Yesterday I alluded to the pastor (preacher) being overworked when the congregation do not fulfill their role by deploying their spiritual gifts for servicing in the Body of Christ, for the smooth running and functionality of the local church. Today I want to focus for a while on the pastor (preacher). Many people in the congregation have their opinion with regard to the pastor. Often, they are correct in their judgment of him, yet sometimes they are wrong and their criticism is unjustified. As guided by the Holy Spirit, Paul had a deep understanding of the congregation and the preacher (pastor). Nothing escapes the eye of the Spirit. Look at 2 Chronicles:
2 Chr 16:9 For the eyes of the LORD range throughout the earth to strengthen those whose hearts are fully committed to him.
If He does this for the righteous … He knows the hearts and attitudes of the unrighteous as well … the thought in the mind and the word on the tongue too. Paul’s grasp of the condition in the Corinthian Church was phenomenal. (1 Corinthians 4:1-13). In this church the members had opinions about those who preached (pastored) there. Look at these two examples:
1 Cor 1:12 What I mean is this: One of you says, “I follow Paul”; another, “I follow Apollos”; another, “I follow Cephas’”; still another, “I follow Christ.”
1 Cor 1:4 For when one says, “I follow Paul,” and another, “I follow Apollos,” are you not mere men?
In these verses I ask you to read I see five things a pastor (preacher) ought to be:
First, a servant: The word servant in chapter 3:5 and 4:1, coming from the Greek, means an “under rower”. In that period of the near ancient world, boats and ships were driven by sails and rowers. The larger ones had a double row of rowers. Seemingly the lower rowers were the lower class of ‘slaves’. Notice that the servant is the preacher (pastor) and belongs to Jesus Christ first and foremost, before he belongs to the congregation. Few understand this.
Second, a steward: The concept of stewardship comes from the idea of an administrator implied in verse 2. The preacher (pastor) is responsible for holding the property of another. The “another” here is Jesus Christ own owns the church.
Third, an accountant: In verses 3-5 we see the preacher (pastor) needing to give an account of his ministry to God. Yes he is accountable to the body, but firstly he is accountable to God. Before God He is judged of his servanthood and stewardship.
Fourth, an example: We see this in verse 6-7. Paul applied verses 1-5 to himself and Apollos because he did not want any preacher (pastor) to be puffed up by their performance in thinking he was better or greater as a preacher (pastor) than those he served with.
Fifth, a sufferer: As you read verses 8-13 you observe that ministry has both the blessings and the curses. Some will praise the preacher (pastor) whilst other will condemn (damn) him.
Whilst the preacher (pastor) needs to be faithful to the congregation, his first call to faithfulness is before the Lord, who appointed him and will require an account of the ministry he was appointed to. Consider the following two Scriptures:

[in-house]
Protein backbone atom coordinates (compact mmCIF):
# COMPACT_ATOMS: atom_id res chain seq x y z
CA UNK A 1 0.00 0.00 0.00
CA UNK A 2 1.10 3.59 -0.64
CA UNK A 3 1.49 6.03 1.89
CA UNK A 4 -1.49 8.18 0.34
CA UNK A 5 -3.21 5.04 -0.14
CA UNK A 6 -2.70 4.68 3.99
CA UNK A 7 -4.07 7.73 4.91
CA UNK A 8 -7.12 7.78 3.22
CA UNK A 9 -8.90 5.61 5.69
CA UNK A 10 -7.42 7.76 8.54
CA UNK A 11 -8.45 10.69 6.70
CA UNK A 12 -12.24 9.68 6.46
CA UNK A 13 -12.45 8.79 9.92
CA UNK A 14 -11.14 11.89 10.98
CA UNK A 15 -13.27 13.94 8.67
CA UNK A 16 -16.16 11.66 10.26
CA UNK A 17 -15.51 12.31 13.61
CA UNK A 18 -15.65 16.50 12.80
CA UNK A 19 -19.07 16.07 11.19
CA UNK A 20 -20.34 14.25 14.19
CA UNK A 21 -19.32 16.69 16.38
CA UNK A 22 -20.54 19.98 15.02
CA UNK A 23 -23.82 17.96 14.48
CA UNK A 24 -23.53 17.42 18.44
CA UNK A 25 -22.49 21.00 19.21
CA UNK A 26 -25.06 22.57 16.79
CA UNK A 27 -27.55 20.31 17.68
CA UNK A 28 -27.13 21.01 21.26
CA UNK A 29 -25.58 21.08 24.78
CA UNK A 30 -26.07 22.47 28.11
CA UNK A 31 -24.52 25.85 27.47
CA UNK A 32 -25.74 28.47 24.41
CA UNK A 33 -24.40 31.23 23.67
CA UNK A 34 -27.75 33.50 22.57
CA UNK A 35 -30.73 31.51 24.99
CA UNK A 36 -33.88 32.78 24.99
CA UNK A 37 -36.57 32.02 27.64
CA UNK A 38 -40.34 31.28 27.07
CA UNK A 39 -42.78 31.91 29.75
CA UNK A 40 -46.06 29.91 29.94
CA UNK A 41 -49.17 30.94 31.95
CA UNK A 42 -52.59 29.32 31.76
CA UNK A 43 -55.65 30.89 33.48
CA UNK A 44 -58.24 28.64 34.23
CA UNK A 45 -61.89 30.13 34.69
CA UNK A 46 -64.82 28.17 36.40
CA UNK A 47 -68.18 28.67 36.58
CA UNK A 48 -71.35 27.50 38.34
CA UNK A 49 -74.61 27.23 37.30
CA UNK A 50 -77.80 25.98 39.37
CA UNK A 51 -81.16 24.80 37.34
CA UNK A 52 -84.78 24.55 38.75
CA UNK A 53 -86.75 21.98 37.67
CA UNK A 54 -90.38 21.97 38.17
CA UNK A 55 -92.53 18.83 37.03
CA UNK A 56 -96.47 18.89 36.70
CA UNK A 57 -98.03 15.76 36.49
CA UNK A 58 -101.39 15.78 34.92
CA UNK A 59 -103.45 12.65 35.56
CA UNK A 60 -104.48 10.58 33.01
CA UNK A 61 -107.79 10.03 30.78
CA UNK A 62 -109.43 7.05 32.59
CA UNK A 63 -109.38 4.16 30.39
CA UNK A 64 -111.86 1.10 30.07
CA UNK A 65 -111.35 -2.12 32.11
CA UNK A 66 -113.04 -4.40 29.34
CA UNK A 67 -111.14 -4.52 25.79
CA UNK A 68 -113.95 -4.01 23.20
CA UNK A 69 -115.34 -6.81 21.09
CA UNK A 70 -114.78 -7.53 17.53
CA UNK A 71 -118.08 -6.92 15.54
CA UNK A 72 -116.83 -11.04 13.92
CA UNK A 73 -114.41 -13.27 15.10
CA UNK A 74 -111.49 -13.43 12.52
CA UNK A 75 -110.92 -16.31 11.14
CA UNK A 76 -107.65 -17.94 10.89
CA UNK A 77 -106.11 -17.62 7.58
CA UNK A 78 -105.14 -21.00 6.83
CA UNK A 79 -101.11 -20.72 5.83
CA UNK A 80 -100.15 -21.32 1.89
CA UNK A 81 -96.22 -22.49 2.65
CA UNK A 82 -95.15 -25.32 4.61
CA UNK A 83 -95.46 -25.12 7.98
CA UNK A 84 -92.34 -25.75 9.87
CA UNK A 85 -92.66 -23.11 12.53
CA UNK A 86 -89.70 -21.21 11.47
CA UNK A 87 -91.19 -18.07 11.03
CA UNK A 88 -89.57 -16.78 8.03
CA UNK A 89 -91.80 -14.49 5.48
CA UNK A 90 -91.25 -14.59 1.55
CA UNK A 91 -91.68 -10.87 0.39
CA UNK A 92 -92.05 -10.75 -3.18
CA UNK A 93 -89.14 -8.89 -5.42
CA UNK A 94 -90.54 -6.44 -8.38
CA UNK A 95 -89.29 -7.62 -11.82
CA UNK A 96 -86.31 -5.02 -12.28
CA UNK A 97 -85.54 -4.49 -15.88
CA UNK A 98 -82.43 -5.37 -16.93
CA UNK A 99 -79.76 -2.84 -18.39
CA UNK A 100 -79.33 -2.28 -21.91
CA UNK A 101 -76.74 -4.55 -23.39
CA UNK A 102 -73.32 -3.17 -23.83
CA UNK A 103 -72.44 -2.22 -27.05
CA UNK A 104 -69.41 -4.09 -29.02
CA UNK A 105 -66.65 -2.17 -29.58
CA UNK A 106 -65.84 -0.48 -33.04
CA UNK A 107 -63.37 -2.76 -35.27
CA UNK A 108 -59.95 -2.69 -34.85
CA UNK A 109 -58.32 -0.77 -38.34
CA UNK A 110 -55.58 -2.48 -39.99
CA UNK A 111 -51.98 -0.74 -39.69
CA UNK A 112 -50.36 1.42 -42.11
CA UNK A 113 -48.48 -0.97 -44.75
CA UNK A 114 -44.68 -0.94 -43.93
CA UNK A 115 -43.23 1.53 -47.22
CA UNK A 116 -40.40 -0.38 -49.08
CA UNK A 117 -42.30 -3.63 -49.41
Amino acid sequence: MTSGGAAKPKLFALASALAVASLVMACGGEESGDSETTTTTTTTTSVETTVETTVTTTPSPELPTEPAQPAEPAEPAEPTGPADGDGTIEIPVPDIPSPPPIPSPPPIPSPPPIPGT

Heb 13:17 Obey your leaders and submit to their authority. They keep watch over you as men who must give an account. Obey them so that their work will be a joy, not a burden, for that would be of no advantage to you.
Where the preacher’s (pastor’s) position is, like any profession, to be a joy, he is accountable to God. This accountability is not just his ministry as in performance and faithfulness to the Word of God and personal obedience to the Spirit of God … he is accountable for every single soul he ministered to. Just as the shepherd is there to look after, protect and care for the sheep, this is true of the preacher (pastor). This is extremely difficult when the sheep are rambunctious. The shepherd struggles to exercise control and there is no joy in his work. Similarly, when the members of the congregation do not obey the preacher (pastor) as he teaches God’s Word, when they refuse to submit to his expositional teaching of Scripture, there is no joy in his ministry. What congregations need to know is that they can make or break the preacher (pastor). Actually, many good men have failed because of stubborn, sinful members of the church! They willfully prevent His faithfulness.
Mt 25:21 “His master replied, ’Well done, good and faithful servant! You have been faithful with a few things; I will put you in charge of many things. Come and share your master’s happiness!’”
The goal and objective of the preacher’s (pastor’s) ministry must never be popularity or bigger pastorates. He must never have his focus on “many things” … the focus must be “faithful”. The preacher (pastor) must fulfil his God-given calling and leave his future ministry and his eternal happiness to God.
Dear God, thank You for appointing preachers, pastors and teachers to prepare the Body of Christ for ministry and eternity. Help me to be responsible as a member of the Body to make their task pleasurable. Amen.